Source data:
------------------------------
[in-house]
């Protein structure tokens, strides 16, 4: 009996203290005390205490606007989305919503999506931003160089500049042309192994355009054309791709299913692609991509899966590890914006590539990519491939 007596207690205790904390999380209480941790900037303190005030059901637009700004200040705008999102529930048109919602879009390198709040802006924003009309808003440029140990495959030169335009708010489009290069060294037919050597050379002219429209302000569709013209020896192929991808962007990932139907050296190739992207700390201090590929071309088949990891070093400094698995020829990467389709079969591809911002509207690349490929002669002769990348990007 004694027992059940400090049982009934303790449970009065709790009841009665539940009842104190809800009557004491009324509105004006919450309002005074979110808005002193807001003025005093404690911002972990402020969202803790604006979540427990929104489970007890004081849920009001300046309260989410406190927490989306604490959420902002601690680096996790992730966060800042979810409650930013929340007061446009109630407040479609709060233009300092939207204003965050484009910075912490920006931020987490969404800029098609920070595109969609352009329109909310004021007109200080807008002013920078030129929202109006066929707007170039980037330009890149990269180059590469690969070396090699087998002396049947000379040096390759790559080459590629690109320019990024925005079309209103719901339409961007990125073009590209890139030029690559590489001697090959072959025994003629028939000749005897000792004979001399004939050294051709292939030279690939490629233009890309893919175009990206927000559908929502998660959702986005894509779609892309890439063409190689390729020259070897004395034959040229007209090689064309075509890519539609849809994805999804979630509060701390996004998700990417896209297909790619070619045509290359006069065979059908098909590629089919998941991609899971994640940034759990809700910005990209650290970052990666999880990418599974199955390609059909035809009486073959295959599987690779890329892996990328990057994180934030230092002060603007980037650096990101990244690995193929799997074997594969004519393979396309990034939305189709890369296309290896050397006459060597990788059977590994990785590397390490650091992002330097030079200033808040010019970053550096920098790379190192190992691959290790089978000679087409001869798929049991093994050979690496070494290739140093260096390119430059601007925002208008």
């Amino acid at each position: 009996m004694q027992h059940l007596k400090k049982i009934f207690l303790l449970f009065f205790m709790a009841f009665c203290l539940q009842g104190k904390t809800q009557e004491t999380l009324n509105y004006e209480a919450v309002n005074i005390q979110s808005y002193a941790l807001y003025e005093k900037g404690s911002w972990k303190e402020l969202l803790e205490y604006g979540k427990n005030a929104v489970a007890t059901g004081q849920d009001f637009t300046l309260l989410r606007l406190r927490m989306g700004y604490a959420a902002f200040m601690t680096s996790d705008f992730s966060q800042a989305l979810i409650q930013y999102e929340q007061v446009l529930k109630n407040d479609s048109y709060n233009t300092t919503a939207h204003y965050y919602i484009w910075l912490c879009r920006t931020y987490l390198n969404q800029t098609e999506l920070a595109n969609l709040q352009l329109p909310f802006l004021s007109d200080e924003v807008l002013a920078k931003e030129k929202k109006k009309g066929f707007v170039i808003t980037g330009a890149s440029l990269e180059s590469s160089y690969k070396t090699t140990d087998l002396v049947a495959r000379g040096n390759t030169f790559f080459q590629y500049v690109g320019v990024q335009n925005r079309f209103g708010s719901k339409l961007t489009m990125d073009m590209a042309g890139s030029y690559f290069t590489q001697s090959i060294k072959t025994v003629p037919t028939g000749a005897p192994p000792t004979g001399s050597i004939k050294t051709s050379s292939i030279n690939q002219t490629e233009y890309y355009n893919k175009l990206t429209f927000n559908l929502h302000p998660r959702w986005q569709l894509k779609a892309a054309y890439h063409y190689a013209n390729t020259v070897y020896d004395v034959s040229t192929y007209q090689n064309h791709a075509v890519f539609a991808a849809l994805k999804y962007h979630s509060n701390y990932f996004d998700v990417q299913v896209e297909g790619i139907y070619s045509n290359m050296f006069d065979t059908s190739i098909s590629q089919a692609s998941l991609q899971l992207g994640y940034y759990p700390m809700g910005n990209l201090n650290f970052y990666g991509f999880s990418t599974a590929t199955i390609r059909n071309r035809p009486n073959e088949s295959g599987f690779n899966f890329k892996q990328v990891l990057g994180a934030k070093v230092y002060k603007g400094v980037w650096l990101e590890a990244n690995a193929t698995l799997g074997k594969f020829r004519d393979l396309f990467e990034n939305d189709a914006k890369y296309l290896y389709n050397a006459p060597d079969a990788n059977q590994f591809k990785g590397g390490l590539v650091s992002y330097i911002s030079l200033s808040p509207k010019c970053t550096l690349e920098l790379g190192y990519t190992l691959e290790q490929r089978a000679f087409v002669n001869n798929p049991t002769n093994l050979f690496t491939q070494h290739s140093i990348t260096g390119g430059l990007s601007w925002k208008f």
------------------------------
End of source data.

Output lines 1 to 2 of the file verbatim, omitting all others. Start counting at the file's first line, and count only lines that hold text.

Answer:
[in-house]
């Protein structure tokens, strides 16, 4: 009996203290005390205490606007989305919503999506931003160089500049042309192994355009054309791709299913692609991509899966590890914006590539990519491939 007596207690205790904390999380209480941790900037303190005030059901637009700004200040705008999102529930048109919602879009390198709040802006924003009309808003440029140990495959030169335009708010489009290069060294037919050597050379002219429209302000569709013209020896192929991808962007990932139907050296190739992207700390201090590929071309088949990891070093400094698995020829990467389709079969591809911002509207690349490929002669002769990348990007 004694027992059940400090049982009934303790449970009065709790009841009665539940009842104190809800009557004491009324509105004006919450309002005074979110808005002193807001003025005093404690911002972990402020969202803790604006979540427990929104489970007890004081849920009001300046309260989410406190927490989306604490959420902002601690680096996790992730966060800042979810409650930013929340007061446009109630407040479609709060233009300092939207204003965050484009910075912490920006931020987490969404800029098609920070595109969609352009329109909310004021007109200080807008002013920078030129929202109006066929707007170039980037330009890149990269180059590469690969070396090699087998002396049947000379040096390759790559080459590629690109320019990024925005079309209103719901339409961007990125073009590209890139030029690559590489001697090959072959025994003629028939000749005897000792004979001399004939050294051709292939030279690939490629233009890309893919175009990206927000559908929502998660959702986005894509779609892309890439063409190689390729020259070897004395034959040229007209090689064309075509890519539609849809994805999804979630509060701390996004998700990417896209297909790619070619045509290359006069065979059908098909590629089919998941991609899971994640940034759990809700910005990209650290970052990666999880990418599974199955390609059909035809009486073959295959599987690779890329892996990328990057994180934030230092002060603007980037650096990101990244690995193929799997074997594969004519393979396309990034939305189709890369296309290896050397006459060597990788059977590994990785590397390490650091992002330097030079200033808040010019970053550096920098790379190192190992691959290790089978000679087409001869798929049991093994050979690496070494290739140093260096390119430059601007925002208008």